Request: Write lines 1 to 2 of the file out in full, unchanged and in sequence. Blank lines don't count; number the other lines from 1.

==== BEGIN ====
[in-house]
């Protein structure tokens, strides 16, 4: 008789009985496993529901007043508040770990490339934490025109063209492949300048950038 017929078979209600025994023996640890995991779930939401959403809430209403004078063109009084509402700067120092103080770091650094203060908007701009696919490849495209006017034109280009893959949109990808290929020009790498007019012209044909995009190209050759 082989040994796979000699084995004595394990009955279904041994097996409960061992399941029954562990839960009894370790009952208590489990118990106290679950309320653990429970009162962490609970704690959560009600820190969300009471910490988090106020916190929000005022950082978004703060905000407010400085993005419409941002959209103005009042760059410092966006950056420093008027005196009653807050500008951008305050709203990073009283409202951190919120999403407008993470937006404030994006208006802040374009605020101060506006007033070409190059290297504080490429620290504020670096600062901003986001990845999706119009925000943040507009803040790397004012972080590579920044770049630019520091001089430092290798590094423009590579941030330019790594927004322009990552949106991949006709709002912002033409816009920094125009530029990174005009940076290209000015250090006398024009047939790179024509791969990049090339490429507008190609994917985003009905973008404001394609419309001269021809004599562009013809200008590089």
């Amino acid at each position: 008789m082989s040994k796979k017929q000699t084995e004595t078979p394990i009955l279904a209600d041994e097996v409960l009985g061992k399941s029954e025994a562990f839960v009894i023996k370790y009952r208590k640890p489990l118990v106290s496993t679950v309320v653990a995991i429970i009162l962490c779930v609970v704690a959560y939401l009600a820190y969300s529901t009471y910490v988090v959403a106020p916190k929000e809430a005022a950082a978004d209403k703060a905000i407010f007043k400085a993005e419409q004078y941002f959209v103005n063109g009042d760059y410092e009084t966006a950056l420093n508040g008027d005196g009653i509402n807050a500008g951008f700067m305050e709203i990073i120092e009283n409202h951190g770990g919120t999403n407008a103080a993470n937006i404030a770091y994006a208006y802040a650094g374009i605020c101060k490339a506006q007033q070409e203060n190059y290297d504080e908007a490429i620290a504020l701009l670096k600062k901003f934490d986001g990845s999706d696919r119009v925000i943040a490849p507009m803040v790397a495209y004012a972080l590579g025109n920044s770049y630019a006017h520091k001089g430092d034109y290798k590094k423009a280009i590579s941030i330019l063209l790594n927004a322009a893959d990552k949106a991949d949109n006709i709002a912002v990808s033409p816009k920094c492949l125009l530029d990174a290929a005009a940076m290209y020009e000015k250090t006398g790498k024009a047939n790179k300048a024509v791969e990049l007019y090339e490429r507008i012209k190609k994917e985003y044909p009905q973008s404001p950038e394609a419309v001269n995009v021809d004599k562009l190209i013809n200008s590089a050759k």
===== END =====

[in-house]
């Protein structure tokens, strides 16, 4: 008789009985496993529901007043508040770990490339934490025109063209492949300048950038 017929078979209600025994023996640890995991779930939401959403809430209403004078063109009084509402700067120092103080770091650094203060908007701009696919490849495209006017034109280009893959949109990808290929020009790498007019012209044909995009190209050759 082989040994796979000699084995004595394990009955279904041994097996409960061992399941029954562990839960009894370790009952208590489990118990106290679950309320653990429970009162962490609970704690959560009600820190969300009471910490988090106020916190929000005022950082978004703060905000407010400085993005419409941002959209103005009042760059410092966006950056420093008027005196009653807050500008951008305050709203990073009283409202951190919120999403407008993470937006404030994006208006802040374009605020101060506006007033070409190059290297504080490429620290504020670096600062901003986001990845999706119009925000943040507009803040790397004012972080590579920044770049630019520091001089430092290798590094423009590579941030330019790594927004322009990552949106991949006709709002912002033409816009920094125009530029990174005009940076290209000015250090006398024009047939790179024509791969990049090339490429507008190609994917985003009905973008404001394609419309001269021809004599562009013809200008590089």